Information for your referenceWorm Egg Counts - what are they?
– worm egg counts, make them count!
Nearly all horses, particularly those who graze, will have some level of parasitism. This may or may not result in signs of illness, but these can include weight loss, diarrhoea, colic, loss of condition and collection of free fluid (oedema).
Internal parasites (worms) are best controlled using a combination of pasture management and effective targeted worming strategies. These are aimed at controlling cyathostomes (small stongyles / redworm), large stongyles and tapeworms. Resistance to wormers in cyathostomes is an increasing problem which makes these strategies very important.
We have a few tools to try and assess which horses are contaminating the pasture and to what extent. Faecal (dung) egg counts will show the level of exposure to parasites and are of value when they are performed regularly in all animals during the summer. However they are of little use in winter when horses are often not grazing, cyathostomes encyst in the gut wall and worm egg production reduces.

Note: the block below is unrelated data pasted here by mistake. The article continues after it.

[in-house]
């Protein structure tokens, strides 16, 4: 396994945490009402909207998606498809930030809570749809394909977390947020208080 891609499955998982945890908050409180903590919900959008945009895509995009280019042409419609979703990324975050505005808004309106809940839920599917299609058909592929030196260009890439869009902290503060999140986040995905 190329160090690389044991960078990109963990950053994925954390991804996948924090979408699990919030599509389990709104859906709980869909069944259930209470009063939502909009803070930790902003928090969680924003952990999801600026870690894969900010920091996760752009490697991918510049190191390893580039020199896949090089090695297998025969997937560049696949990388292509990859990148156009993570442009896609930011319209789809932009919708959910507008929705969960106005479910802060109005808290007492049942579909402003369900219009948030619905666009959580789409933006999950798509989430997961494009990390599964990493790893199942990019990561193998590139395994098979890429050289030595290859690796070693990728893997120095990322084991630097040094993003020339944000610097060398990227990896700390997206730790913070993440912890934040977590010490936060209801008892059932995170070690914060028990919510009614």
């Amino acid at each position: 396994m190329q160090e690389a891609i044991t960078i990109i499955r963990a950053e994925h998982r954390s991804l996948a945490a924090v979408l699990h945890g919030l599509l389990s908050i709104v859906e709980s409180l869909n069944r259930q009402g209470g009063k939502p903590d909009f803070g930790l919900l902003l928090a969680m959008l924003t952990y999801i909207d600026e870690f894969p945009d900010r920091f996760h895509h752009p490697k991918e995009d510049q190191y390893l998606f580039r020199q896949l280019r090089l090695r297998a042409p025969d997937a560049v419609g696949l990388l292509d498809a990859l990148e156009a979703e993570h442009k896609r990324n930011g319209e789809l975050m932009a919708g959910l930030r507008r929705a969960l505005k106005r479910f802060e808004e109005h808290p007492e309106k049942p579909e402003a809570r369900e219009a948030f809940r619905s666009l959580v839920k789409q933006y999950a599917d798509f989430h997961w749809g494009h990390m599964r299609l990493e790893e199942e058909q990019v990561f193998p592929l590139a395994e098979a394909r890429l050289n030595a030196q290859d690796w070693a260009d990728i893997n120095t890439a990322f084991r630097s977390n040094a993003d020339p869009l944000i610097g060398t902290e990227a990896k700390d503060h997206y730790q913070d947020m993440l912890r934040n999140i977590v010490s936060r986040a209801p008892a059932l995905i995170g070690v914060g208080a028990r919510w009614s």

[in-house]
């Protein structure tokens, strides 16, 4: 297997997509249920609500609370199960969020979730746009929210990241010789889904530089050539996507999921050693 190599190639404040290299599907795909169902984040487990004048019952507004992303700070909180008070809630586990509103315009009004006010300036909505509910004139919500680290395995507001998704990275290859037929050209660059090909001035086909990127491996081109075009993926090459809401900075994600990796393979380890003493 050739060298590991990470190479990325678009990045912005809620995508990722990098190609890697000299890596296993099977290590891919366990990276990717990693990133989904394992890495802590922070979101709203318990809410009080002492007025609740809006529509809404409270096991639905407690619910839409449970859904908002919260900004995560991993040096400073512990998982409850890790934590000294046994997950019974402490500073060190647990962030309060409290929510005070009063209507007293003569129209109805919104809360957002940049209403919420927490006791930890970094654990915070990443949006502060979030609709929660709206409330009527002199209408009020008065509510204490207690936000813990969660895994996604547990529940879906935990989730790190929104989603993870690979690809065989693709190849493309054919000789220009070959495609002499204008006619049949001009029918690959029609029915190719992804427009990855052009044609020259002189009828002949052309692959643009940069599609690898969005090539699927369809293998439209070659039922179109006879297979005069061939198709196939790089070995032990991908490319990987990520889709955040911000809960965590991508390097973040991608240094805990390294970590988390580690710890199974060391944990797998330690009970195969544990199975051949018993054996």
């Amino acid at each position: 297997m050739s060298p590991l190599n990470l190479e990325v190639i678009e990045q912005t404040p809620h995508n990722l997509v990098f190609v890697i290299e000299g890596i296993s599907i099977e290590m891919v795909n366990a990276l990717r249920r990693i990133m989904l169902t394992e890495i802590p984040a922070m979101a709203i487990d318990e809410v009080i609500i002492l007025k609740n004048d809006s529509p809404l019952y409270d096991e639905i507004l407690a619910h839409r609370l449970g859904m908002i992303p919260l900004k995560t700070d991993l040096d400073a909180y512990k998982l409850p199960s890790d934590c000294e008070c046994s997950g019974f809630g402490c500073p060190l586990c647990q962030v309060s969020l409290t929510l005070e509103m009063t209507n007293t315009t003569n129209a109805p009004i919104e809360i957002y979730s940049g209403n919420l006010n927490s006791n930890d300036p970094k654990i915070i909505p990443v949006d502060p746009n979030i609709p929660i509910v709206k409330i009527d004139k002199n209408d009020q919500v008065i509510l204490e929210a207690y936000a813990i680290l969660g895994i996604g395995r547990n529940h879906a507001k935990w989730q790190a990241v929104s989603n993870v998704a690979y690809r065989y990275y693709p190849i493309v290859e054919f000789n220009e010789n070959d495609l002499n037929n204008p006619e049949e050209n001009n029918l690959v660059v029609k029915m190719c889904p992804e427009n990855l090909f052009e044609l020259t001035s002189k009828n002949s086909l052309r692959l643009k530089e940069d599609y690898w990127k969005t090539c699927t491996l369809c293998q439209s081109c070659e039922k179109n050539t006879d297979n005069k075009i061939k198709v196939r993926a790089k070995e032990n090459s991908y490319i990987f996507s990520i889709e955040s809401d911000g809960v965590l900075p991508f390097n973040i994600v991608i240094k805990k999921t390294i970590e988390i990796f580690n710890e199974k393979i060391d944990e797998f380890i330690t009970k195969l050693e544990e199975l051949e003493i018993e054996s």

Strongyle egg - microscopic view
A blood test (or from 2016 a saliva test - Equisal) can be used to detect exposure to tapeworm, but tapeworm eggs are difficult to see in faeces so cannot be assessed in faecal egg counts. This means that we often routinely worm for tapeworm twice yearly in spring and autumn. Pinworms can be seen with the naked eye, eggs can be detected on sellotape strips from around the anus and viewed under the microscope.
In closed and controlled herds where stocking density is low and good pasture management is maintained, targeted worming for tapeworm, large strongyles and encysted small strongyles is possible. When combined with worm egg counts in summer, this will help prevent a resistant population of worms.
Our worming programmes also help to control bots, roundworm and lungworm. See Information sheet on storing samples for testing..